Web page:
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Luxury fashion and art have always been closely linked, but it isn’t always a happy marriage. Most artists don’t come from backgrounds of wealth, and have an uneasy relationship with the market and what it demands of their creative freedom. With this in mind, it’s not difficult to approach Gucci’s No Longer/Not Yet, an exhibition on the topic of ‘What is contemporary?’, with an air of trepidation.
So does the branding take a backseat? Sadly not. As soon as we entered the first room, we were bombarded with the Gucci brand, thanks to a dour collection of very carefully taken photographs of bored-looking people, behind the scenes at a Gucci fashion show, accompanied by display cases full of Gucci artifacts.
Despite this, there is some good work on display. Jenny Holzer made her name as an artist by using the form of the advertising slogan to insert phrases into public spaces in order to inspire thought and discourse. As good as the art is, it’s impossible to ignore the cognitive dissonance its presence in an exhibition designed as an advert for Gucci creates, thereby failing to be subversive.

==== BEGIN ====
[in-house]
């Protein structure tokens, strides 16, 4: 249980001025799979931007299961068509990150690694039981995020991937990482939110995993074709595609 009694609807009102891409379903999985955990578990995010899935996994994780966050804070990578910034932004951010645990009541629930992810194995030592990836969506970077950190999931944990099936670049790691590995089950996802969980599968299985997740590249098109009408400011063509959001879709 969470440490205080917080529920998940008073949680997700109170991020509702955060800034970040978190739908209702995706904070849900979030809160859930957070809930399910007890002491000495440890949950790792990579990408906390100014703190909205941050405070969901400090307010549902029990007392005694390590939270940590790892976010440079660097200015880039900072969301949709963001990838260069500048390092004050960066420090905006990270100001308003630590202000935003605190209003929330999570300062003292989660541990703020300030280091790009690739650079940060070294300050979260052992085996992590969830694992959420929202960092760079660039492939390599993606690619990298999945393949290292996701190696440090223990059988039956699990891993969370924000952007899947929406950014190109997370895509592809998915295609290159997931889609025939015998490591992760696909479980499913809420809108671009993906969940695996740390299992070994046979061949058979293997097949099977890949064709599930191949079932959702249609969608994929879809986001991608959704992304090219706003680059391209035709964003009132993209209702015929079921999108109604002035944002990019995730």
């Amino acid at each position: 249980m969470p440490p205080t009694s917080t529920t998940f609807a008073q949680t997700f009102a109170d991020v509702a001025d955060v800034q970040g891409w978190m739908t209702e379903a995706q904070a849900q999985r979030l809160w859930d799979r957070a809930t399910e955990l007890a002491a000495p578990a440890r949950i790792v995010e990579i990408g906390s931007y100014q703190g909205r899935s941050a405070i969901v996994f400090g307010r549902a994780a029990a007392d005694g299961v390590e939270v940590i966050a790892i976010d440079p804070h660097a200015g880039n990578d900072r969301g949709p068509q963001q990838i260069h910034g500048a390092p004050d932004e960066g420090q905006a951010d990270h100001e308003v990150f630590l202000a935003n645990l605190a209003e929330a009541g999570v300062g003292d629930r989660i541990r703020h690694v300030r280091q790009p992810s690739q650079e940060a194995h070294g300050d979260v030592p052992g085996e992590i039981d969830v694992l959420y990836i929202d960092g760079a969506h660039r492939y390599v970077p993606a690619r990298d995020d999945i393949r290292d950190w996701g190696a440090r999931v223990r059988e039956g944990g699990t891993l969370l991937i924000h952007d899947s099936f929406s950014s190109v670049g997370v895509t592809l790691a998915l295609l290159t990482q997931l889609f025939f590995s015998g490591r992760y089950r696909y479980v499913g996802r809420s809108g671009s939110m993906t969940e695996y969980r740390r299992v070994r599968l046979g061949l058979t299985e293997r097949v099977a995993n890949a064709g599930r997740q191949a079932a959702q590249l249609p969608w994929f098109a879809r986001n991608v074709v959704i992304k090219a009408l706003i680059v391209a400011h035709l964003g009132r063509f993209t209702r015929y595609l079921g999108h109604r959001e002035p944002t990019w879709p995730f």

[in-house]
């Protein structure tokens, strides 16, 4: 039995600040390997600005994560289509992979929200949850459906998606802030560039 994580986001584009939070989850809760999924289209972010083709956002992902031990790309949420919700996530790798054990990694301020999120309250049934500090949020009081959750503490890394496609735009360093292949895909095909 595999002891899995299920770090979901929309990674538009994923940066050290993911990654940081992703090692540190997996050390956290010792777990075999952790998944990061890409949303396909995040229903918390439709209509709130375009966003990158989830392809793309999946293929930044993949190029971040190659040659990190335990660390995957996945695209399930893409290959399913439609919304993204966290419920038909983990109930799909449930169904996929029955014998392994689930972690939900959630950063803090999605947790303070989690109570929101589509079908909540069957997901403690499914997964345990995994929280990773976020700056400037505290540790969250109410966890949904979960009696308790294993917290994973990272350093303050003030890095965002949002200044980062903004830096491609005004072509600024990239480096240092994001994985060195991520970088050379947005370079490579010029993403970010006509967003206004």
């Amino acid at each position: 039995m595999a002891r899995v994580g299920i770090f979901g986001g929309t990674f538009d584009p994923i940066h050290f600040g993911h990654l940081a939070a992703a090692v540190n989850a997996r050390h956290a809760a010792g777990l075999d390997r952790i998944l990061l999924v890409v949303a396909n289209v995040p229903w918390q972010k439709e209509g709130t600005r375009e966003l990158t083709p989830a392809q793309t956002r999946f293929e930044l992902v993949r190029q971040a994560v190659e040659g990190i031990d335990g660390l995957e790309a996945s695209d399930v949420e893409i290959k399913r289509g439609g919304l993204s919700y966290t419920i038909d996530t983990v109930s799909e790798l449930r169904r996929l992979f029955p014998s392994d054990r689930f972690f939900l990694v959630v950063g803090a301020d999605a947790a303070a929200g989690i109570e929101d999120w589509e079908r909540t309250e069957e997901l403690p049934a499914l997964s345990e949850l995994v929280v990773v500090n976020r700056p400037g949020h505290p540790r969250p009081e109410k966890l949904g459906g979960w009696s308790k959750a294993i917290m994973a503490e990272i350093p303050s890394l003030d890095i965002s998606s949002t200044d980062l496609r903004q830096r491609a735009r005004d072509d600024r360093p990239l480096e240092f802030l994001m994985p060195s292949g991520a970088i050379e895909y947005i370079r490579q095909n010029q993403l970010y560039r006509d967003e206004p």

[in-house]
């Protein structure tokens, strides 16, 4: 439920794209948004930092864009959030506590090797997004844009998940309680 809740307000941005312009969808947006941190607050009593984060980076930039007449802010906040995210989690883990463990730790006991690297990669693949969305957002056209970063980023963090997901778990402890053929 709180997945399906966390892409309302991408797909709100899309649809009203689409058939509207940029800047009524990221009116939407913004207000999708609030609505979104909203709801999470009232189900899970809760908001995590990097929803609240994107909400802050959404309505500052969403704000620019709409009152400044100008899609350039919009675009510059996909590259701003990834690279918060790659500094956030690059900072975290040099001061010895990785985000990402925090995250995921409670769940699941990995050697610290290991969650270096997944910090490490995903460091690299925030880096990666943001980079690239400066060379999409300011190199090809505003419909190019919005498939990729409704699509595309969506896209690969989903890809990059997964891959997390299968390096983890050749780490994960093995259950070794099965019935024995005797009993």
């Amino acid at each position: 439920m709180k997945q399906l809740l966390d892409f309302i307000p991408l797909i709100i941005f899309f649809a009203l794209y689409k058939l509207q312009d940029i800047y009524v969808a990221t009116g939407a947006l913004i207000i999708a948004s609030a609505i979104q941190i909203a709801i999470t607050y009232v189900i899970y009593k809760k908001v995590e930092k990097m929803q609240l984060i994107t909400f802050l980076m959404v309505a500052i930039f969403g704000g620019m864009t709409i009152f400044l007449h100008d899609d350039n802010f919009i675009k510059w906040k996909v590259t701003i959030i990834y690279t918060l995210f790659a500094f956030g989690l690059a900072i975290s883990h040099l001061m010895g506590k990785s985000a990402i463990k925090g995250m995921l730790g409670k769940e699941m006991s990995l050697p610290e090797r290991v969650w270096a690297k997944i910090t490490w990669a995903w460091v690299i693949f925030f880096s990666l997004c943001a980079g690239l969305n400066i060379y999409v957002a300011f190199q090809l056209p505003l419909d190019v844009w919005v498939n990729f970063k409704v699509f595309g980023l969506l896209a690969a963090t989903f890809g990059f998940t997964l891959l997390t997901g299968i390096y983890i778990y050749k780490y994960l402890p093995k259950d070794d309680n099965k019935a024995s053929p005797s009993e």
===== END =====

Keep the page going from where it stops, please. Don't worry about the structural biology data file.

The ‘standout’ work, however is cao fei’s ‘Rumba II: Nomad’: a round table, upon which moves an automatic vacuum cleaner, with a fake chicken perched atop it. On the floor below, more of the vacuum cleaners whirr back and forth on the carpet, which is modeled on a print from Gucci’s AW15 collection. crass, and total and utter nonsense, it serves as a perfect distillation of the exhibition as a whole. Unless you’re a Gucci diehard, save yourself 30RMB and go and sit on the grass in Red Town instead.